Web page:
Walking to demonstrate the ideas of Jane Jacobs

by carl on July 18, 2011

I’m writing these words in Toronto on the corner of Brunswick and Bloor from the patio of Future Café, for more than 25 years a favourite haunt of students and impoverished artists.

This area has been filled with bookstores, ethnic restaurants and cafés since the 1960s. A busker with a violin is playing Celtic music on the other corner. Alas, the neighbourhood, known as the Annex, has now lost all but one of its wonderful Hungarian restaurants – the sons and daughters of the owners simply wanted out of the restaurant business.

This area was home to the renowned urban thinker Jane Jacobs from 1968 until her death in 2006. In the late 60s, you could put the words “Jane Jacobs – April 24 – Convocation Hall” on a poster, put it up in downtown Toronto and within a few days, you would sell all 1,731 seats.

As a writer, Jane Jacobs succeeded in combining her analysis of what makes city neighbourhoods vital with prose that grabbed her readers. No community activist or city planner can afford to skip reading her most influential books, The Death and Life of Great American Cities and >Cities and the wealth of Nations.

I worked one afternoon with Jane when she and I were members of Karma Food Co-op in Toronto during the 70s. I mentioned I’d like to interview her and do an article about her work. She looked nervous, and to my regret today, I never did the interview.

Since then, I’ve thought about her often, but it wasn’t until this year, 2011, five years after her death, that I did something. Obviously the chance to interview Jane was long gone. But I had heard about the Janeswalks, held by volunteers in honour of Jane Jacobs, from Rosemary Tayler, who was working with my wife, Isabelle Yingling, to organize a new community garden at Bronson Avenue and Gladstone in Ottawa.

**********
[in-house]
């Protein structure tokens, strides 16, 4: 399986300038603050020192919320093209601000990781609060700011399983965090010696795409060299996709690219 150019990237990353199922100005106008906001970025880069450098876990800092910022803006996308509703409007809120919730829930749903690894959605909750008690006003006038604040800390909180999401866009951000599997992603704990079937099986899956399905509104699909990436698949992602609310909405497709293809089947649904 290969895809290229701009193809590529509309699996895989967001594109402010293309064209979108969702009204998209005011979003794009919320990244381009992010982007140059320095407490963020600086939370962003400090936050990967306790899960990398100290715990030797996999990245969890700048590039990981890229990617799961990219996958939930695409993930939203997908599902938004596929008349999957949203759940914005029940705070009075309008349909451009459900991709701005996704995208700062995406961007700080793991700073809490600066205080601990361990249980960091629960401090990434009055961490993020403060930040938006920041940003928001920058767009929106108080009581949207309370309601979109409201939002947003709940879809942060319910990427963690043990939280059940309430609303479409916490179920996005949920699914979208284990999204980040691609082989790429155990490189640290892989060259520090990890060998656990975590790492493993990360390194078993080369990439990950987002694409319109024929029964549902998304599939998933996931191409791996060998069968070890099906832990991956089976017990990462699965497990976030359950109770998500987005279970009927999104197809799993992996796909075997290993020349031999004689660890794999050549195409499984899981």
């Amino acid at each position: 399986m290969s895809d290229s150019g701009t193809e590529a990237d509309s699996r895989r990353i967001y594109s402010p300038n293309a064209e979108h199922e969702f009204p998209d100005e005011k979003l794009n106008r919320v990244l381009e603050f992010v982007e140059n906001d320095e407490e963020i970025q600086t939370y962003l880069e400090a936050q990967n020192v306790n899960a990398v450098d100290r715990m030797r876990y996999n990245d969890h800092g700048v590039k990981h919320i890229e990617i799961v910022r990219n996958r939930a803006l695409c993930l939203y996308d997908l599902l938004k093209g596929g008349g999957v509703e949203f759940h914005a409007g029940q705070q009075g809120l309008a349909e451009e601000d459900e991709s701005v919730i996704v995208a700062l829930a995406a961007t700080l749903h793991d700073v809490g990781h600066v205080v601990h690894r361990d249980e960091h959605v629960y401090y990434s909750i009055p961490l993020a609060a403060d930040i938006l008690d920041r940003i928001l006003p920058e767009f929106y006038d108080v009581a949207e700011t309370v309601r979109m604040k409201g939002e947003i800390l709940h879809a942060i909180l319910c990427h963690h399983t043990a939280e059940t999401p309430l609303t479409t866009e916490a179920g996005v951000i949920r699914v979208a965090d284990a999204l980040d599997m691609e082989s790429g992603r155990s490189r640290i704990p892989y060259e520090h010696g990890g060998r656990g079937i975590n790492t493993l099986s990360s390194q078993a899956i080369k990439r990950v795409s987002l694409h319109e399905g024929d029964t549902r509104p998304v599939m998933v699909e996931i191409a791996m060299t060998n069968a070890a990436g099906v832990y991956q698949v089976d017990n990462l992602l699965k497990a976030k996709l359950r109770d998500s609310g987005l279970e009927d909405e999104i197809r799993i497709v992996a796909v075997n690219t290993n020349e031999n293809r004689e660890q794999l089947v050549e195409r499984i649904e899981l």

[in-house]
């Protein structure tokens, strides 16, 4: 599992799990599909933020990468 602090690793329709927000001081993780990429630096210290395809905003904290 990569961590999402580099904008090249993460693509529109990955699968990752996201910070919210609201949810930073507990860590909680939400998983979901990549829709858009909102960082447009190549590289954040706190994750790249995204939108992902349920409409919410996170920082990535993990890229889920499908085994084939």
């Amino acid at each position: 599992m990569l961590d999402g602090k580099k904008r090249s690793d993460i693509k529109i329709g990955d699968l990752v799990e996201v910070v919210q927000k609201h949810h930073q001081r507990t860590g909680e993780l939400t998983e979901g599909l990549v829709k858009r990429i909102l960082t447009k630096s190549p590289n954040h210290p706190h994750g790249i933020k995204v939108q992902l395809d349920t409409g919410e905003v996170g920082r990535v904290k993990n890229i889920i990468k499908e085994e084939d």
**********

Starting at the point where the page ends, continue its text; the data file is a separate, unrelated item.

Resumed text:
So I decided to show, in Jane Jacobs style, just how land use influenced my neighbourhood. Instead of writing about it, I spoke about it to those joining my Janeswalk, and CBC Radio interviewed me and my co-leader a few days before the walk, which we led on May 7, 2011.

Isabelle and I live a couple of blocks from Bronson Avenue, a street now sometimes called “The Bronson Expressway.” To show what else was happening on Bronson, I decided to hold a walk called “Hidden Bronson: Bicycles, Cafés and Violins.” It would be a bit of a struggle to do this on my own, so I asked an eager young writer, Caroline J. Brown, if she would co-lead the Janeswalk with me. She agreed and also signed up her boyfriend as photographer.

Caroline and I decided on the stops and split them up, with her speaking and one and me at the next. We also edited each other’s speeches. For our stops, she took Auntie Loo’s Treats (a vegan bakery) and Peter Dawson Violins. I took Recycles Bicycle Co-op and Caprese, a gluten-free restaurant.

We both decided that of all Jane Jacobs’s books, The Death and Life of Great American Cities was the one we wanted to use to illustrate the contradictions of Bronson Avenue.